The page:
Zarif noted that 'what was very disappointing for everybody was how he characterized the validity of the deal. Not only he neglected the fact that this deal was not a bilateral treaty that would require congressional ratification; it wasn’t a multilateral treaty that would require congressional ratification. It was instead a Security Council resolution, and it would be rather ridiculous for the United States, which is a permanent member of the Security Council, to question the validity of a resolution that it itself produced, itself presented as a cosponsor, to the Security Council, and voted upon, and it was approved unanimously.'

He added, 'I think it would make it tougher for anybody to believe and rely upon the United States—anybody, not just North Korea. You’ve seen US allies saying that the United States is not a reliable partner.'

Explaining the EU support for Iran nuclear issue, Zarif said, 'That's a public statement that they have made, and that will have extremely important ramifications for the future of the deal, so we will have to wait and see whether Europe will implement what it has said it would do.'

Answering a question regarding talks with Washington on regional issues, the foreign minister said that 'as step one. Unfortunately, we haven’t seen much confidence-building on the US side'.

'If the United States is prepared to send a correct message, that once you reach a deal with the United States then that deal is there to stay, and then it will be a different story,' he added.

'Iran has problems with the way the United States has behaved in our region. You see, we have problems with the fact that the US and its allies have been ambivalent about terrorism, have not been on the right side in standing against these various terrorist organizations; being ISIS, Taliban, Al Qaeda, others. We have a clear record,' Zarif noted.

He elaborated on Iran's regional policy and said, 'From Day One, we opposed Al Qaeda. From Day One, we opposed the Taliban. From Day One, we opposed ISIS. From Day One, we opposed Nusrat. From Day One, we came to the assistance of everybody who opposed them. And all this nonsense about Iran playing a sectarian policy cannot stand the test of history. Why did we go to the aid of Barzani in Erbil when ISIS was about to take over? Why did we go to the aid of the Afghans when Taliban came to take over? Were they Shias? Why did we do it?'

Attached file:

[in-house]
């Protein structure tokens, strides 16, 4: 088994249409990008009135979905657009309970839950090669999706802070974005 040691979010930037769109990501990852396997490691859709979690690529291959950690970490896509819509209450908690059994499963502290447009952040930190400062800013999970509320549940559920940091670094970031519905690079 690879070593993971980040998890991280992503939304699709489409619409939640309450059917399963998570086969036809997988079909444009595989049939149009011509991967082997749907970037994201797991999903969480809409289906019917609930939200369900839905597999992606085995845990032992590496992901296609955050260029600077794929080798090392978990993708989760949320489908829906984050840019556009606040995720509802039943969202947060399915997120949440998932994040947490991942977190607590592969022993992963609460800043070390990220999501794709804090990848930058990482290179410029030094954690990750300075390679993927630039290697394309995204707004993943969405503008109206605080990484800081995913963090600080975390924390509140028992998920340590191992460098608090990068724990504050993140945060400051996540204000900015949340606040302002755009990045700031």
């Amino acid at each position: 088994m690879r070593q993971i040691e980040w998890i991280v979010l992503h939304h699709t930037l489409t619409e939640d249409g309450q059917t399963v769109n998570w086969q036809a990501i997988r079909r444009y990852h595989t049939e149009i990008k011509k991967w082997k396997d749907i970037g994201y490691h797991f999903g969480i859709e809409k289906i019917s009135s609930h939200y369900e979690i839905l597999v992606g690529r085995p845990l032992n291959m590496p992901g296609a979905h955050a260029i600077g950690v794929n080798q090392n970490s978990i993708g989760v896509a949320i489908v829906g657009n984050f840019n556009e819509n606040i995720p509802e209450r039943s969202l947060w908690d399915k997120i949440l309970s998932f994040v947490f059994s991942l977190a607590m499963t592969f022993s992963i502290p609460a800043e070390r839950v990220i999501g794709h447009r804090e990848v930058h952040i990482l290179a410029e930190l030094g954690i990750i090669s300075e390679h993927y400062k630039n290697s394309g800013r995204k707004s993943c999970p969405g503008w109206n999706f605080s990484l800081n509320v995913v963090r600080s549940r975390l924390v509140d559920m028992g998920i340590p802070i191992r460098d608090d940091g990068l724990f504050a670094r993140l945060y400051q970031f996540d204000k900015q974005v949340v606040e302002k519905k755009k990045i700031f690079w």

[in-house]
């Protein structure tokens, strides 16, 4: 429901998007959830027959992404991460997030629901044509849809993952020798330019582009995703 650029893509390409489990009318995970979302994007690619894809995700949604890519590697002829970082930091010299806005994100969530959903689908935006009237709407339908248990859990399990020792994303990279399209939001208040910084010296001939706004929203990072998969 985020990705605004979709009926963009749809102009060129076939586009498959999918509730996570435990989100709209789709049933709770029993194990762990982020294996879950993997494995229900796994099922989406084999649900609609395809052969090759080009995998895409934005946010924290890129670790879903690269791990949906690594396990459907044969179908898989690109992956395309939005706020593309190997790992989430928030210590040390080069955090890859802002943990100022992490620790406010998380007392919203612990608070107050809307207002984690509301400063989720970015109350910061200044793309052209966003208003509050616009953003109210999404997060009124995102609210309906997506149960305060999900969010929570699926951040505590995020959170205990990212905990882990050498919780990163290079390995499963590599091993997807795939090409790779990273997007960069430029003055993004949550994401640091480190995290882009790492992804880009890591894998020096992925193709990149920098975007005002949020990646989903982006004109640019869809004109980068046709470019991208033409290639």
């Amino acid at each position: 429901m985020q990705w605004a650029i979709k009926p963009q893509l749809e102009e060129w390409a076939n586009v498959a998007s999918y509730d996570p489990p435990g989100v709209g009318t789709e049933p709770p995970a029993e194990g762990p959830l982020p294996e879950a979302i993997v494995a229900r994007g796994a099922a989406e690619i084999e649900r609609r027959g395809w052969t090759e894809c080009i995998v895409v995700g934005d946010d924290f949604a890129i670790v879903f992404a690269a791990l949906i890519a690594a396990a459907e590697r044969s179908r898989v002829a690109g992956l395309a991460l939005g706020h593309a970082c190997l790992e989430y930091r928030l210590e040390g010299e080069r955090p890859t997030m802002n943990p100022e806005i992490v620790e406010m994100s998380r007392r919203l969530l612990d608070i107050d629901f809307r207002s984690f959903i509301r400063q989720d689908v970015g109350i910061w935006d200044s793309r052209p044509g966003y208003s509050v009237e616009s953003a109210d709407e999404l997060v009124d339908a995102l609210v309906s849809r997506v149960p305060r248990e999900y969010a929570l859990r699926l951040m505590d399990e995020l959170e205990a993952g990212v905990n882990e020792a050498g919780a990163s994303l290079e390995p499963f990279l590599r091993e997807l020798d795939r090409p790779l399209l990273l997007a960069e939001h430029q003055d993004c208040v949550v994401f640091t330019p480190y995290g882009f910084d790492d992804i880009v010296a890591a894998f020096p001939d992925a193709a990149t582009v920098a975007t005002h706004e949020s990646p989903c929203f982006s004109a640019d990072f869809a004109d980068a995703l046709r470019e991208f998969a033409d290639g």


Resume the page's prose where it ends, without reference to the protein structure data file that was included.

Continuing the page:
'We have a consistent policy of opposing extremism. We have a consistent policy of opposing takeover by military force. That is why we objected to the Iraqi invasion of Kuwait; that is why we objected to the US invasion of Iraq; that is why we objected to the Turkish coup; that is why we objected to pressure against Qatar. We have a consistent policy,' Zarif said.

He criticized US regional policies and noted, 'Unfortunately, the United States and its allies cannot claim that they had the consistent policy, and if they did it would be a consistent policy supporting the wrong side.'

Zarif referred to the obstacles put by the United States in the way of the implementation of nuclear deal, including banking, delays in granting licenses for airplanes, other stuff that are not in conformity with the deal and said, 'To the extent that President Trump’s decision would exacerbate the atmosphere of uncertainty, it would be a violation of not only the spirit of the deal, but even the letter of paragraphs 26, 28 and 29 of the deal, as was his statement. I mean, his statement was not impromptu or a campaign rally; he made that statement in front of the UN General Assembly and that statement in and of itself was a violation of the letter of paragraphs 26, 28 and 29 of the deal'.